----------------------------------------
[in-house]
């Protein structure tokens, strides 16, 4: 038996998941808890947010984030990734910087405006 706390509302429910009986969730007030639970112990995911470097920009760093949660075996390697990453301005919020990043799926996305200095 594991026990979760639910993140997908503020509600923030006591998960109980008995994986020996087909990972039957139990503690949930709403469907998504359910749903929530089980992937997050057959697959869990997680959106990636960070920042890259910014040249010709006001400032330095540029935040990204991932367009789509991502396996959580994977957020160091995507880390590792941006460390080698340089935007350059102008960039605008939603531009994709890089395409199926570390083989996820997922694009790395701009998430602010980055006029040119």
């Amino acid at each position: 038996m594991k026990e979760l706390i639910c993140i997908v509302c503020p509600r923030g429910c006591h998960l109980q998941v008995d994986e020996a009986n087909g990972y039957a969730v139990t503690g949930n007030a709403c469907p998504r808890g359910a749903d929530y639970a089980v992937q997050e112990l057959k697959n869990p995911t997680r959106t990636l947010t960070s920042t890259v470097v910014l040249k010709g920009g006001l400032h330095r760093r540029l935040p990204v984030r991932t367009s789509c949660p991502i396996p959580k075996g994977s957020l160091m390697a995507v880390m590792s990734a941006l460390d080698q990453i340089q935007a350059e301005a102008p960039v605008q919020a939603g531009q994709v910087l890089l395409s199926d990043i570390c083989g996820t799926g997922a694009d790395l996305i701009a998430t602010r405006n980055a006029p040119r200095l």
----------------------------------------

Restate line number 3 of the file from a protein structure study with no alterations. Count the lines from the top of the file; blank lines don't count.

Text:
């Amino acid at each position: 038996m594991k026990e979760l706390i639910c993140i997908v509302c503020p509600r923030g429910c006591h998960l109980q998941v008995d994986e020996a009986n087909g990972y039957a969730v139990t503690g949930n007030a709403c469907p998504r808890g359910a749903d929530y639970a089980v992937q997050e112990l057959k697959n869990p995911t997680r959106t990636l947010t960070s920042t890259v470097v910014l040249k010709g920009g006001l400032h330095r760093r540029l935040p990204v984030r991932t367009s789509c949660p991502i396996p959580k075996g994977s957020l160091m390697a995507v880390m590792s990734a941006l460390d080698q990453i340089q935007a350059e301005a102008p960039v605008q919020a939603g531009q994709v910087l890089l395409s199926d990043i570390c083989g996820t799926g997922a694009d790395l996305i701009a998430t602010r405006n980055a006029p040119r200095l």